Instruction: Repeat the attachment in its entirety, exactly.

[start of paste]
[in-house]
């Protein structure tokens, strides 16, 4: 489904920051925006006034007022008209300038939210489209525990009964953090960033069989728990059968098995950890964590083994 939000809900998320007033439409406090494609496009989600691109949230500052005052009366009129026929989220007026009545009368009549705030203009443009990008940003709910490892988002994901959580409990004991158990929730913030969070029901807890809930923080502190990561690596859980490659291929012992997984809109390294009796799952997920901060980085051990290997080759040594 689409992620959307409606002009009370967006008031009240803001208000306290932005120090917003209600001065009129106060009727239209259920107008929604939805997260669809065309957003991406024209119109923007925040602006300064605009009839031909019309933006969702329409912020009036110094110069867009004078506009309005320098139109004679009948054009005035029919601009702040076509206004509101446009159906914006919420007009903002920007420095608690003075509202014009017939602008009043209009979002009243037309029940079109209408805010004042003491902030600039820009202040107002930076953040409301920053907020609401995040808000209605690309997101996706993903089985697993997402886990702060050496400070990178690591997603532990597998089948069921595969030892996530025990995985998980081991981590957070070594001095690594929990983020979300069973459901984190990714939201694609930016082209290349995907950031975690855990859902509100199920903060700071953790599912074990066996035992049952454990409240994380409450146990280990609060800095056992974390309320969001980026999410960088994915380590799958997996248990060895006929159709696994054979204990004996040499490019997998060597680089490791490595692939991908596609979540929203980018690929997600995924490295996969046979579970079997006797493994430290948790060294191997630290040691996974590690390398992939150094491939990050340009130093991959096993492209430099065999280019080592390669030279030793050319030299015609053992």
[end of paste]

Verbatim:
[in-house]
């Protein structure tokens, strides 16, 4: 489904920051925006006034007022008209300038939210489209525990009964953090960033069989728990059968098995950890964590083994 939000809900998320007033439409406090494609496009989600691109949230500052005052009366009129026929989220007026009545009368009549705030203009443009990008940003709910490892988002994901959580409990004991158990929730913030969070029901807890809930923080502190990561690596859980490659291929012992997984809109390294009796799952997920901060980085051990290997080759040594 689409992620959307409606002009009370967006008031009240803001208000306290932005120090917003209600001065009129106060009727239209259920107008929604939805997260669809065309957003991406024209119109923007925040602006300064605009009839031909019309933006969702329409912020009036110094110069867009004078506009309005320098139109004679009948054009005035029919601009702040076509206004509101446009159906914006919420007009903002920007420095608690003075509202014009017939602008009043209009979002009243037309029940079109209408805010004042003491902030600039820009202040107002930076953040409301920053907020609401995040808000209605690309997101996706993903089985697993997402886990702060050496400070990178690591997603532990597998089948069921595969030892996530025990995985998980081991981590957070070594001095690594929990983020979300069973459901984190990714939201694609930016082209290349995907950031975690855990859902509100199920903060700071953790599912074990066996035992049952454990409240994380409450146990280990609060800095056992974390309320969001980026999410960088994915380590799958997996248990060895006929159709696994054979204990004996040499490019997998060597680089490791490595692939991908596609979540929203980018690929997600995924490295996969046979579970079997006797493994430290948790060294191997630290040691996974590690390398992939150094491939990050340009130093991959096993492209430099065999280019080592390669030279030793050319030299015609053992």